One evening, when you’re watching television, pay attention to the commercials you see. Pay special attention to the relationships depicted between the people in the commercials, and take note of the demographics of each character. You may notice a pattern. A commercial with a husband and wife or boyfriend and girlfriend – who’s the wise, competent and patient one, and who’s the buffoon, ditz, or subordinate? Who is befuddled, and who understands? Who gets it wrong and who gets it right? Who’s bemused and who’s sheepish? I’ve obviously telegraphed the answer – men are predominantly presented as the weaker member of couples.

Once you attune yourself to the male-female dynamic, start paying attention to other outward identifiers. See if you can sort and rank the projected intelligence, wisdom and competence of the characters in each commercial, then take note of their demographics. Race, ethnicity, age… there are hierarchies. We are shown who is allowed to mock whom, who is allowed to bemusedly condescend to whom, and who is presumed to be the role model, the aspirant and the buffoon. A remarkably consistent pattern becomes obvious when we know what to look for. And, once we’re alert to it, we see that it extends beyond commercials. Sitcoms, dramas and other scripted entertainment reveal similar patterns. Law and Order, the long-running NBC procedural, operated by some reports under a mandate from its producer that over 80% of criminals be white or wealthy. Does that percentage mirror actual societal crime rates or is it deliberate and agenda-driven? The latter, it seems: Dick Wolf, the show’s producer “limits the number of shows containing minority victims, including blacks and Muslims, to four or five episodes a season out of 22 to 24.”

While I take issue with entertainment producers who choose to incorporate hidden agendas into their products, I can accept why advertising agencies would wish to conform to certain types of relational depictions rooted in demographics. They’re out to sell product, and in our hyper-sensitized society, offending a grievance group can do quick harm to the product’s reputation and sales. Questions come to mind, though: how much of this bias is actually rooted in dispassionate business analysis and salesmanship rather than subconscious cultural bias or overt intent to inculcate? Are the commercial writers deliberately writing white men as buffoons and black women as sages, or are their writings the result of genuine beliefs? Are they demonstrating subconscious biases? Are they simply taking the safe route out of fear of negative outcomes?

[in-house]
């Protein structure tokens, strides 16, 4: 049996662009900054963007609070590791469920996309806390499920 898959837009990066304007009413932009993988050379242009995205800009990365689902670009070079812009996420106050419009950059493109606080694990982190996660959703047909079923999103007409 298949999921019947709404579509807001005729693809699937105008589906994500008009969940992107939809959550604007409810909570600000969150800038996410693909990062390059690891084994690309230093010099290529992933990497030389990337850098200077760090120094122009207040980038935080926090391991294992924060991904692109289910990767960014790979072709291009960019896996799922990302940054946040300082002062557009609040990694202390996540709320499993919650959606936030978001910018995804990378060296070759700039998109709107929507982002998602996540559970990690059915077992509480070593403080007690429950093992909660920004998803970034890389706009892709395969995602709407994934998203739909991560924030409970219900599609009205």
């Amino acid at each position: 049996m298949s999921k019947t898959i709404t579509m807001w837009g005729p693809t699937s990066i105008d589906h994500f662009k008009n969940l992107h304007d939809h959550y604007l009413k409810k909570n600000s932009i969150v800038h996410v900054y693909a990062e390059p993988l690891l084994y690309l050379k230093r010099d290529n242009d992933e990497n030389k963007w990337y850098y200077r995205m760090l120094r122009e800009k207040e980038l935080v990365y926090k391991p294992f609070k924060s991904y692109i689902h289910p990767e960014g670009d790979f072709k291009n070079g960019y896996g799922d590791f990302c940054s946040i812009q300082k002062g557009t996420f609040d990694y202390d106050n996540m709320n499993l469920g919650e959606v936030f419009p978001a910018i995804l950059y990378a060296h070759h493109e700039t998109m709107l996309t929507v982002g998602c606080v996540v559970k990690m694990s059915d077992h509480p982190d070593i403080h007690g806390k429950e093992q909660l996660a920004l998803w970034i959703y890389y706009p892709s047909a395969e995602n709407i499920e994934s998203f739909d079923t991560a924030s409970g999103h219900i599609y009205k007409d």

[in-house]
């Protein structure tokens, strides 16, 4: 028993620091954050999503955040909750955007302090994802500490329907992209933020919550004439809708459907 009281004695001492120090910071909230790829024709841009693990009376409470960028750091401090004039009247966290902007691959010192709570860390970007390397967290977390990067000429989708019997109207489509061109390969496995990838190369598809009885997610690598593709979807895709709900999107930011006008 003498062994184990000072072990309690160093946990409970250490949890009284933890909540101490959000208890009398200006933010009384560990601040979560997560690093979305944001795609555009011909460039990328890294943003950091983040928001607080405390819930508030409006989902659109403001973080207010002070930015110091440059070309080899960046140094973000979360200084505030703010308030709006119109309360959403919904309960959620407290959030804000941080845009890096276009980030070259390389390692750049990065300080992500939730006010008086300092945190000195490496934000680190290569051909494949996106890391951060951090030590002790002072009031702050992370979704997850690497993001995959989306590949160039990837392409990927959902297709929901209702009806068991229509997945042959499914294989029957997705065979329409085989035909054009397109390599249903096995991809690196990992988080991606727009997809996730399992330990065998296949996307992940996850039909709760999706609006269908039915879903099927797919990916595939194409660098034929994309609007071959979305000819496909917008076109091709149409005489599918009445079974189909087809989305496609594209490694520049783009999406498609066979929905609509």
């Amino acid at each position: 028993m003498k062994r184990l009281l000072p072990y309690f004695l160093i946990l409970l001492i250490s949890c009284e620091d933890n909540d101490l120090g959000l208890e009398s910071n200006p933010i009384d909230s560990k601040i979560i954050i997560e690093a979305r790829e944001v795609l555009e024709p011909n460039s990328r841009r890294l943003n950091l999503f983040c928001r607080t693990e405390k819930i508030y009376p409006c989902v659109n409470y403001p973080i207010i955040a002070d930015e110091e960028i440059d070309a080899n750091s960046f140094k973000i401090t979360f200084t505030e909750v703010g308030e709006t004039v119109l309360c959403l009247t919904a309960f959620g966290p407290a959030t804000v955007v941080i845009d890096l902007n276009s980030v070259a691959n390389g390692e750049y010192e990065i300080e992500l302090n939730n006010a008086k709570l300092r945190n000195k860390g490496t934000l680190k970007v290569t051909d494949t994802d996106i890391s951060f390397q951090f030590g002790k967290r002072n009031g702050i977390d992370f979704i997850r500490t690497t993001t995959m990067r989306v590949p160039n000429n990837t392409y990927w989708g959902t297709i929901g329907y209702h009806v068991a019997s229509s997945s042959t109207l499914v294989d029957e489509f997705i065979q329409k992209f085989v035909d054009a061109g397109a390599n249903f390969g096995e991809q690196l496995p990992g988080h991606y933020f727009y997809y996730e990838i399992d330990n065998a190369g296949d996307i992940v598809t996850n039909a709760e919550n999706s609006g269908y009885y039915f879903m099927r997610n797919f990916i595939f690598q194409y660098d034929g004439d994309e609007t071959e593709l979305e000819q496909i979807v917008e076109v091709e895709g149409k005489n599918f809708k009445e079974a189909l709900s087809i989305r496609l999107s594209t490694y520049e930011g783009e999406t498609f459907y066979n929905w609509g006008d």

The answer to this can be found in part to my own internal reaction to these questions. I just spent a good bit of time staring at what I just wrote, wondering if it was safe to even ask these questions. Who might I offend and what accusations might I face? But, if I am to engage in a meaningful dialogue, and if I am to offer an idea up for discussion and possible rebuttal, I have to ask the questions. If someone takes offense to mere questions, the issue lies with that someone, because the offense taken will be unjust.

Nevertheless, I feel I am taking a risk merely by broaching this subject. This suggests that the advertisers are consciously taking the safe route, that they are aware of who can safely be mocked, who must be portrayed in certain fashions, and what must never be spoken or depicted. It’s not their job to take risks of this nature – there’s little to no up side.

Men would be right to complain about ubiquity with which television commercials portray them as fools in comparison to the women in their lives, but men aren’t allowed to complain about such things. This right to complain can be judged in any mix of demographic elements, and we can create a list of who gets to complain about whom.

We know who would be at the bottom of the list when it comes to this entitlement to aggrievement: white males. We don’t get to complain about anything. Things become less clear, though, when we try and figure out who gets to complain about whom once white males are taken out of the equation. Do black men get to complain about white women, or vice versa? Do latinos get to complain about blacks? How about asians? Where does religion figure in? Does an elderly black woman trump an elderly Native American woman?

Which demographic trumps which? Does race prioritize over gender? Is ethnicity within race a big factor, internally or externally? What is the hierarchy of aggrievement? We know who’s at the bottom – can we construct a demographic profile of a hypothetical person at the top?

The fundamental lack in all of this sorting, prioritizing and subordinating is, of course, the individual. Nowhere in any of this is a person judged on his or her merit, on the content of his or her character, or simply on personality. Any given person can be a shining example of humanity’s pinnacle, and any given person can be an idiot or an asshole, yet that doesn’t matter in the least in determining whether a person is justified in feeling aggrieved towards another, not when society has been organized into identity groups based on outward markers. Yet, without prioritizing the individual, there is no way out of the grievance hierarchy. There is no path to a bias-free society as long as people take note of color, gender, ethnicity, religion, age, etc.

As long as we believe that some, solely by virtue of their demographics, have more right to be aggrieved than others, we’ll remain a society divided.

Peter Venetoklis

About Peter Venetoklis

I am twice-retired, a former rocket engineer and a former small business owner. At the very least, it makes for interesting party conversation. I'm also a life-long libertarian, I engage in an expanse of entertainments, and I squabble for sport.

Nowadays, I spend a good bit of my time arguing politics and editing this website.

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